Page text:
After three decades of largely leaving Silicon Valley alone, Congress is taking a hard look.
California’s Rep. Adam Schiff worries the Facebook you see is different from the one he sees.
It’s a feature, not a bug, that Facebook’s computer programs use what they know about you to organize posts, news stories and photos just so. That’s to ensure you’ll spend lots of time on its app or website and then come back for more the next day.
But for Schiff, a ranking Democrat on the House Permanent Select Committee on Intelligence that investigated Russian meddling in US elections, this key issue is the one thing he wishes he could have discussed this week.
Mark Zuckerberg, Facebook’s co-founder and CEO, traveled to Capitol Hill to testify before the Senate Judiciary Committee, Senate Commerce Committee, and the House Energy and Commerce Committee in marathon sessions that stretched to more than 10 hours over two days, not including private meetings. Schiff isn’t on either committee, but he watched the proceedings closely.
During the hearings, Zuckerberg came to apologize for having lost control of up to 87 million Facebook users’ private data, which was downloaded by an app developer and then reportedly sold to UK-based political data analysis company Cambridge Analytica. The scandal brought long-simmering concerns over trust and potential data mismanagement to the fore as Facebook attempted to respond to the scandal.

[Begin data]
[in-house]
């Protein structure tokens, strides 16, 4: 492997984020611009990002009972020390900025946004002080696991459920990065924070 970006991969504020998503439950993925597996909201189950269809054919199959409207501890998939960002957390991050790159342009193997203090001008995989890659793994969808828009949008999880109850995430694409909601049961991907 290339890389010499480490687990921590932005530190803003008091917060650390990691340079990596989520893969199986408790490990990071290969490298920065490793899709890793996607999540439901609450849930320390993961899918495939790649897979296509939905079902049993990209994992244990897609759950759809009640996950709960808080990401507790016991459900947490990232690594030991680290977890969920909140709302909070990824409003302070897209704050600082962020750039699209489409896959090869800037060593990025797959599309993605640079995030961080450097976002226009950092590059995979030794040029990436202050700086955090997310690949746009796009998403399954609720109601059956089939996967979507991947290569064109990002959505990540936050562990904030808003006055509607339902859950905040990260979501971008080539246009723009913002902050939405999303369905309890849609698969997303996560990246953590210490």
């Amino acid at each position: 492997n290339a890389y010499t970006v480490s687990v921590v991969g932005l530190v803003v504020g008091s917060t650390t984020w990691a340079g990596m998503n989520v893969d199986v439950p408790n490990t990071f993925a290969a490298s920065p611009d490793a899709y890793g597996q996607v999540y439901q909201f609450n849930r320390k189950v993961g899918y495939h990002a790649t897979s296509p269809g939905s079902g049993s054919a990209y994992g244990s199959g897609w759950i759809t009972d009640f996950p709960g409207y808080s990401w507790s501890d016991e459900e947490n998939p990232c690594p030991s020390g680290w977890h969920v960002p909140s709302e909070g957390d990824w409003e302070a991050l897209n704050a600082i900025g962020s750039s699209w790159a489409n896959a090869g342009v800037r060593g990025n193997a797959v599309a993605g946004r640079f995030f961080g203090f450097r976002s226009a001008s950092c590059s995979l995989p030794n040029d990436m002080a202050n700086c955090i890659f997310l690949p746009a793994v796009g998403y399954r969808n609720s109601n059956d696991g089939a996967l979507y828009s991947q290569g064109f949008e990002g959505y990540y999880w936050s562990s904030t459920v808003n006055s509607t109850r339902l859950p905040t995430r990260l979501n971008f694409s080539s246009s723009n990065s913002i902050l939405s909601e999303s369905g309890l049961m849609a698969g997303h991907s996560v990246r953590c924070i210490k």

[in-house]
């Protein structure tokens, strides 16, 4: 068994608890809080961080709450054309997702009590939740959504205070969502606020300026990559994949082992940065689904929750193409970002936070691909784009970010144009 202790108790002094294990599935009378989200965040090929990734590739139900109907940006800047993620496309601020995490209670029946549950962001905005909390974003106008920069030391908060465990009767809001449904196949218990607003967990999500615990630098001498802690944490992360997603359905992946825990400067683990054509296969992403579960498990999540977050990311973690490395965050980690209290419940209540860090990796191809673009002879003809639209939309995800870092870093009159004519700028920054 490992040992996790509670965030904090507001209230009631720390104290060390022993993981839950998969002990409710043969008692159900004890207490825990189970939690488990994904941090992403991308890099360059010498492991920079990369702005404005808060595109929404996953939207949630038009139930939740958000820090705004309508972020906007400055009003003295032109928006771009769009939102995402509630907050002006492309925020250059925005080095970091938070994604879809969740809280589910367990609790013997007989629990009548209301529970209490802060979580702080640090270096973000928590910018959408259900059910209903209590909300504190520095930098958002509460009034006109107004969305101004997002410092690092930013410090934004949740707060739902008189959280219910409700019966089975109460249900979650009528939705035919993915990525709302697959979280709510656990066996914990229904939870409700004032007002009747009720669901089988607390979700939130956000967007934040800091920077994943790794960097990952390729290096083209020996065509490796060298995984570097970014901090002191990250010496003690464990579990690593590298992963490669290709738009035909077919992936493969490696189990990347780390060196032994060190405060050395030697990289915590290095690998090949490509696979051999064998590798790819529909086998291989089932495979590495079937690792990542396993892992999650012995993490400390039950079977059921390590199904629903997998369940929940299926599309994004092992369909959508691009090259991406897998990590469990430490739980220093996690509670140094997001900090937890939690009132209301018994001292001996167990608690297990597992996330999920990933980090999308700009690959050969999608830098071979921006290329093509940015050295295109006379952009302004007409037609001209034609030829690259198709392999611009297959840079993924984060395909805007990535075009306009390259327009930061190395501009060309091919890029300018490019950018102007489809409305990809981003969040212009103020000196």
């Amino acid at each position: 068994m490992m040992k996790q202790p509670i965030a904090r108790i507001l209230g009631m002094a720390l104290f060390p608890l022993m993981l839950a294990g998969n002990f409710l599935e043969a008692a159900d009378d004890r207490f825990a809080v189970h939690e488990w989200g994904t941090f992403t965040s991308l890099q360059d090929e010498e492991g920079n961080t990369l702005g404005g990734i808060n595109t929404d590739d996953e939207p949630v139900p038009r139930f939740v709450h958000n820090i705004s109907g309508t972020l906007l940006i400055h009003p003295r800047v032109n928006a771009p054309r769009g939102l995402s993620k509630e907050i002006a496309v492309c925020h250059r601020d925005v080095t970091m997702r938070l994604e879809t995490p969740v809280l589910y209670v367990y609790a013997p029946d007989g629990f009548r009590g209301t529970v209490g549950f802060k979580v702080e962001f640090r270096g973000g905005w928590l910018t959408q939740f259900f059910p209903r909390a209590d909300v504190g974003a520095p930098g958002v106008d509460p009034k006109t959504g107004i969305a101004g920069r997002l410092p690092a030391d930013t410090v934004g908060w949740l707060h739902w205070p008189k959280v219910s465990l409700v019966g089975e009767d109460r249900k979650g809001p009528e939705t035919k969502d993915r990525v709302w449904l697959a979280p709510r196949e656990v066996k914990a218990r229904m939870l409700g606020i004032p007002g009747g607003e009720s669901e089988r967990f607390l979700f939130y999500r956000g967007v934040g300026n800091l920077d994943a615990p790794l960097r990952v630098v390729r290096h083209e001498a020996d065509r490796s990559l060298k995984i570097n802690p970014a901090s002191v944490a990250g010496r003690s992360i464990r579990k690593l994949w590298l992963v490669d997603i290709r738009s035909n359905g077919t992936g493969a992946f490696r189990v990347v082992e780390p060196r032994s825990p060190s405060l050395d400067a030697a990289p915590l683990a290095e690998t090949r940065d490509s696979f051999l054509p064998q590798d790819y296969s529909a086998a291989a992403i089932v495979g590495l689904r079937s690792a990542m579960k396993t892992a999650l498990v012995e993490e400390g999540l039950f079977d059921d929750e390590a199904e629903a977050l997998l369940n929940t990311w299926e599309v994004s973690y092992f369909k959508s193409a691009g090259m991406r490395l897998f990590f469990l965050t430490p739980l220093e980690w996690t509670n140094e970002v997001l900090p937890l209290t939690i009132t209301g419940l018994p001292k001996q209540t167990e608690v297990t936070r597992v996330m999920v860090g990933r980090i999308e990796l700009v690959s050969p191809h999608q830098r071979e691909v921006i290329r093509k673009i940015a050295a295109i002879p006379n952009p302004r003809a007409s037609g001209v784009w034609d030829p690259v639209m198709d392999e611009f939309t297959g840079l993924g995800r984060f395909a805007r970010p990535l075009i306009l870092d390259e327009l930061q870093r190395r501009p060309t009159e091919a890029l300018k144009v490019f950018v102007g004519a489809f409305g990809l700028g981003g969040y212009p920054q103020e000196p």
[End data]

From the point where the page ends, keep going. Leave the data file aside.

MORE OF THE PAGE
The monthlong drama culminated with Zuckerberg’s hearings in Washington, where he ditched his typical gray T-shirt, jeans and sneakers for a dark blue suit and light blue tie.
The spectacle of the hearings was carried across television news for hours. What stood out, aside from Zuckerberg’s own initial discomfort with the hearings, was some lawmakers’ lack of knowledge about even the basic ways tech companies work.
Regardless of the struggles, Schiff said Congress realizes it needs to learn more in order to properly consider any rules for the industry.
California Rep. Adam Schiff is concerned about how algorithms determine what we see on the web.
“These hearings this week have been with the CEO, but of only one company, and predominantly focused on privacy issues,” he said. There are other issues he wants to discuss when it comes to tech.
One is the feedback loop that leads people to read and share certain types of posts, such as political stories from highly partisan sources, that then Facebook serves up to you more and more, which you share even further.
“If the hope is that these platforms can be a force for good and bring people together — but the way this business model is operating is having an effect of dividing us — then that’s something we need to think about,” he said. “The questions is, what obligation do the social media companies think they should take on?”
Here are edited excerpts from CNET’s conversation with the congressman shortly after Mark Zuckerberg’s testimony this week.
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Silicon Valley has worked for decades without regulation. Is it time for things to change?
Schiff: I think it is. And interestingly, before this I would hear from people in Silicon Valley who would say, “There’s a sense that we’re completely against the regulation, but we’re not. We actually think some regulation may be helpful.” I think there’s certainly a strong case to be made for regulation of some kind.
We, I think, have only begun to do our oversight. And it’s probably very early still to be prescribing our regulation before we understand exactly how these platforms